On the 1927 Greybar building near Grand Central Station on 42nd Street there’s a large canopy over the entrance, one interesting and odd decoration are the Art Deco styled rats climbing up the supports for the canopy;
Besides the rats, if you notice at about the one o’clock position above the rat there’s a rosette where the adjacent support enters the wall, but if you look closely you can see this rosette isn’t a typical rosette flower at all, it’s actually a rosette made up of eight rat heads arranged in a uniform geometric circle! A pretty clever and interesting little design, the rats and the cones are representative of the mooring lines used on sailing ships way back then and the 19th century when rats climbing up mooring ropes gained access to the ships and any food contents thereon. Someone invented the metal cones for the ropes. Similar to the Elizabethan collar dogs are made to wear after surgery to prevent licking and biting at the surgery site, the rats were unable to climb around the cones to gain access.
I’ll have to come up with a model of this because it’s pretty cool, but I will have to figure out a configuration for such a model as “converting” this very 3D metal sculpture into something to hang on the wall probably does not work well, I’m not sure if even having it horizontally on a table works either since it really kind of needs that upward angle. It will be something to think about for sure.
Now that I have the current model done I’ve been thinking about the next one, I have at least half a dozen in mind, here’s 3 of them that I’d like to make models of but all 3 have issues that have to be resolved first so I’ve sort of “back burnered” them.
The horse head keystone would be cool, but all of the examples I’ve found pictures of have broken ears, even this one which is sitting in the fenced area of the Brooklyn Museum has been repaired long ago, those thin projecting ears are very fragile and there’s not a real simple way to deal with them and yet retain the charm of the original design. Casting this in concrete would be a real poor material and very heavy, it could be made in pressed clay though, but as can be seen with this terracotta piece the ears still broke probably from ice falling on them.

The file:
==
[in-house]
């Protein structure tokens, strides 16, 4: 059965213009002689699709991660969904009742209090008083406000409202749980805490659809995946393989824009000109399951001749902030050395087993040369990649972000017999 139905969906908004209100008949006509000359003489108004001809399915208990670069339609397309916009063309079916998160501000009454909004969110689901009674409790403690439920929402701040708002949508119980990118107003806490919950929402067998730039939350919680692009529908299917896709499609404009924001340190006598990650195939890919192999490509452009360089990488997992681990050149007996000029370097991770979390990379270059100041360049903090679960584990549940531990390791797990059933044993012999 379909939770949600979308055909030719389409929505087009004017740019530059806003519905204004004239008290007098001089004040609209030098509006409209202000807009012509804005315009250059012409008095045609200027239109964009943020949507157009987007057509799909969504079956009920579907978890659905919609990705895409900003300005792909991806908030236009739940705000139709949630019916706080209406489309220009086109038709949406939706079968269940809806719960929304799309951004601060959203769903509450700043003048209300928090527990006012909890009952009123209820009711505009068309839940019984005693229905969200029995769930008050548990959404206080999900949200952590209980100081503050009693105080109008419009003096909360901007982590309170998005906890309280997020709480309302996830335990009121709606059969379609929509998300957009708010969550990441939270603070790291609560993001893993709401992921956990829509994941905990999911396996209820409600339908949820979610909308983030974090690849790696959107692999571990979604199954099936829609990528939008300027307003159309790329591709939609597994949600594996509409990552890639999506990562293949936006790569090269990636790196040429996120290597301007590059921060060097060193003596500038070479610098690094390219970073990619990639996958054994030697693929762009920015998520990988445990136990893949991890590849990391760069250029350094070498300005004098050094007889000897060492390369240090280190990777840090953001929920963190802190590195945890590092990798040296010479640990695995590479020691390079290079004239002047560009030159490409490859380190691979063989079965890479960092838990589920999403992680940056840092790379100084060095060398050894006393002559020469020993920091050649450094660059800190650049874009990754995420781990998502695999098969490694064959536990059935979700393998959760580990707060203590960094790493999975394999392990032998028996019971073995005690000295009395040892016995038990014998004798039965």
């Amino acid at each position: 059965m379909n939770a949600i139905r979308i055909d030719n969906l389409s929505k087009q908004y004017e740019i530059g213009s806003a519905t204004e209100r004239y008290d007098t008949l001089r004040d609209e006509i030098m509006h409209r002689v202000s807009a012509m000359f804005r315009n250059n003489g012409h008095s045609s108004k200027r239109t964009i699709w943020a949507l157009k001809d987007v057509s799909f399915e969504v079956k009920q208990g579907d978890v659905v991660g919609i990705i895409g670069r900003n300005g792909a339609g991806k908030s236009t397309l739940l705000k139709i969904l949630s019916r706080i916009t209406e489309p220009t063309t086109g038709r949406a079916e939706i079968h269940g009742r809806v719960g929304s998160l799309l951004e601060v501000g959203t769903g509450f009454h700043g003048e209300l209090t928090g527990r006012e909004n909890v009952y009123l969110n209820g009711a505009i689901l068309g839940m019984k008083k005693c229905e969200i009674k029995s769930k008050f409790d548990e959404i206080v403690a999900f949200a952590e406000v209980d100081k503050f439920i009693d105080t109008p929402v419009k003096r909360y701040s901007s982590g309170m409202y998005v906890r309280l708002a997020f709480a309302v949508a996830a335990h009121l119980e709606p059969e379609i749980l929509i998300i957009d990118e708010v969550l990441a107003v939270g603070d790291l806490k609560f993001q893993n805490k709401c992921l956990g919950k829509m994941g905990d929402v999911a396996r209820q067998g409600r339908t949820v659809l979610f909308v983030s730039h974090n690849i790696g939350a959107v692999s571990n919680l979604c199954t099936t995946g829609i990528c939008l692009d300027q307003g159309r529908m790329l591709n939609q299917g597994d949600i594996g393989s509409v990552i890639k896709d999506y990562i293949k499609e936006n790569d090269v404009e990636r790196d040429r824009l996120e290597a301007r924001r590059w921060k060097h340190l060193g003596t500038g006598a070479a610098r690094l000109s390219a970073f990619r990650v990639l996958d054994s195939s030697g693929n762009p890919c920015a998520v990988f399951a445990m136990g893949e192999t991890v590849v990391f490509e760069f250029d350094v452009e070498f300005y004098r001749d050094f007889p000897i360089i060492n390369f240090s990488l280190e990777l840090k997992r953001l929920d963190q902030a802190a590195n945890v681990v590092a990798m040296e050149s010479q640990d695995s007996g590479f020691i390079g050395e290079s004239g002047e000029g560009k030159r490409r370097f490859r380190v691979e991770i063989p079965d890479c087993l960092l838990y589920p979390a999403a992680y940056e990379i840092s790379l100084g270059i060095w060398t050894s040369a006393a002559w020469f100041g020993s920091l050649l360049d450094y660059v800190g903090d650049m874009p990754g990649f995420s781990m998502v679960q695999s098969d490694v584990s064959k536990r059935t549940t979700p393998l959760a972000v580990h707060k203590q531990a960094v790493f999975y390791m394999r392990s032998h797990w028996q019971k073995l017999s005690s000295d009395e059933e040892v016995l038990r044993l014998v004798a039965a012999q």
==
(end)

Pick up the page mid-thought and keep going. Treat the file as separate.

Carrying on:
This is a design that would have been more practical made in cast iron.
I thought of possibly adding a typical projecting cornice on top which would connect with the backs of the ears and eliminate that fragility, though adding that on would increase the weight considerably as the trade-off, but it’s about the only good solution for this inherently weak and fragile issue with the ears.
The Art Deco rat has issues with the full body, cone and angle, but this might work out as a half depth plaque/panel which would solve the issue of how to display it.
Then there’s the nurse roundel on this old nursing student residence hall entrance, by coincidence it seems to measure just about 20″ across it’s diameter and that is exactly the same size my wolf head and my tigress head roundels are, and I still have the templates to make the roundel’s shape, including that concavity, the only difference is the nurse has that egg & dart molding and my two models don’t. If I made these in pressed clay which is likely, I would have to expand the templates to allow for one additional shrinkage, or accept that the end pieces will be smaller.
I think the nurse roundel needs that molding Or something like it as “filler” for what would otherwise be empty space. That molding area could just be a couple of opposing convex/concave beads even instead of that difficult to get even egg & dart molding.
I don’t know how they laid out those moldings in the old days, I did one foot of it in clay once, it was a real chore, but I’ve seen it done in stone too- hundreds of feet worth of it, and it’s always extremely even and consistant. Maybe with clay a plaster mold made from a one egg, one dart model could be used to press the design in a repeated pattern around the clay model, but it all would still take a lot of hours of tedious cleaning up and fixing to get it right, not quite sure I’m up to that!